2. Brian W, I fear I have not been sufficiently entertaining to bring you back. Here is a real laugh track that just might do it. When one is grabbed by the scruff of his worldview and made to choose between his Confession and his profession ... it is a not a hard choice, given the Confession affects eternity. But then comes the hardship in this world. Imagine how often I hear taunts like yours ... "what, you could not even pass character and fitness after they let you sit and pass their bar exam ... dude, there must really be something wrong with you!" Even one of the Bishop's foremost courtiers said that, when explaining why the RCC refused to stand with me. You want entertaining? How about watching your personal economy crash while you have a wife and five kids to clothe and feed. And you can't because you cannot work, because those demanding you cast off your Confession to be allowed into "their" profession have all the control. And you know that they are wrong, dead wrong, and that even the professional code itself allows your Faithful stand, to wit: "A lawyer may refuse to comply with an obligation imposed by law upon a good faith belief that no valid obligation exists. The provisions of Rule 1.2(d) concerning a good faith challenge to the validity, scope, meaning or application of the law apply to challenges of legal regulation of the practice of law." YET YOU ARE A NONPERSON before the BLE, and will not be heard on your rights or their duties to the law -- you are under tyranny, not law. And so they win in this world, you lose, and you lose even your belief in the rule of law, and demoralization joins poverty, and very troubling thoughts impeaching self worth rush in to fill the void where your career once lived. Thoughts you did not think possible. You find yourself a failure ... in your profession, in your support of your family, in the mirror. And there is little to keep hope alive, because tyranny rules so firmly and none, not the church, not the NGO's, none truly give a damn. Not even a new court, who pay such lip service to justice and ancient role models. You want entertainment? Well if you are on the side of the courtiers running the system that has crushed me, as I suspect you are, then Orwell must be a real riot: "There will be no curiosity, no enjoyment of the process of life. All competing pleasures will be destroyed. But always — do not forget this, Winston — always there will be the intoxication of power, constantly increasing and constantly growing subtler. Always, at every moment, there will be the thrill of victory, the sensation of trampling on an enemy who is helpless. If you want a picture of the future, imagine a boot stamping on a human face — forever." I never thought they would win, I always thought that at the end of the day the rule of law would prevail. Yes, the rule of man's law. Instead power prevailed, so many rules broken by the system to break me. It took years, but, finally, the end that Dr Bowman predicted is upon me, the end that she advised the BLE to take to break me. Ironically, that is the one thing in her far left of center report that the BLE (after stamping, in red ink, on Jan 22) is uninterested in, as that the BLE and ADA office that used the federal statute as a sword now refuses to even dialogue on her dire prediction as to my fate. "C'est la vie" Entertaining enough for you, status quo defender?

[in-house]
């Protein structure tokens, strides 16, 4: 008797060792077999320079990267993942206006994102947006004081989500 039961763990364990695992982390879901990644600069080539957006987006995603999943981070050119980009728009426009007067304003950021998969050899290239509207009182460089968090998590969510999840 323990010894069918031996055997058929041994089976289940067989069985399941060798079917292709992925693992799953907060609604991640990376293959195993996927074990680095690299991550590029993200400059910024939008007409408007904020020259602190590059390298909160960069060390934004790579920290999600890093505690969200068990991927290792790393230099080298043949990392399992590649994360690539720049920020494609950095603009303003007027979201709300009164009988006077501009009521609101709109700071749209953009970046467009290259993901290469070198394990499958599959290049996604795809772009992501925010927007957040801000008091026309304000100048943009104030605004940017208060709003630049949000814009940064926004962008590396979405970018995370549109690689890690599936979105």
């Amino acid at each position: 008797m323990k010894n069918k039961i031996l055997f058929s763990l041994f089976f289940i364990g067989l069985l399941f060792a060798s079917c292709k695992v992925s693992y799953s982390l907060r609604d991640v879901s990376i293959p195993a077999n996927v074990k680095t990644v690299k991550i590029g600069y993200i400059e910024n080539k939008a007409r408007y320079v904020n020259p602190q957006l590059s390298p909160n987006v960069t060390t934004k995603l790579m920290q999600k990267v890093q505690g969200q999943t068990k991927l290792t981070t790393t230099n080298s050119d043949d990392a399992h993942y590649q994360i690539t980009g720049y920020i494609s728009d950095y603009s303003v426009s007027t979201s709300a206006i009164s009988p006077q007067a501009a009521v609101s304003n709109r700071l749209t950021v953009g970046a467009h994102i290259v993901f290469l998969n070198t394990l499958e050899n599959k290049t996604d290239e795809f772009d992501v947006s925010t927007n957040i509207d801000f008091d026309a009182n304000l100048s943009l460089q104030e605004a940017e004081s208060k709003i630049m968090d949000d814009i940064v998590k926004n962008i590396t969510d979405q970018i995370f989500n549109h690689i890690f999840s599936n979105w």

3. Low energy. Next!

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  5. OK, take notice. Those wondering just how corrupt the Indiana system is can see the picture in this post. Attorney Donald James did not criticize any judges, he merely, it would seem, caused some clients to file against him and then ignored his own defense. James thus disrespected the system via ignoring all and was also ordered to reimburse the commission $525.88 for the costs of prosecuting the first case against him. Yes, nearly $526 for all the costs, the state having proved it all. Ouch, right? Now consider whistleblower and constitutionalist and citizen journalist Paul Ogden who criticized a judge, defended himself in such a professional fashion as to have half the case against him thrown out by the ISC and was then handed a career ending $10,000 bill as "half the costs" of the state crucifying him. http://www.theindianalawyer.com/ogden-quitting-law-citing-high-disciplinary-fine/PARAMS/article/35323 THE TAKEAWAY MESSAGE for any who have ears to hear ... resist Star Chamber and pay with your career ... welcome to the Indiana system of (cough) justice.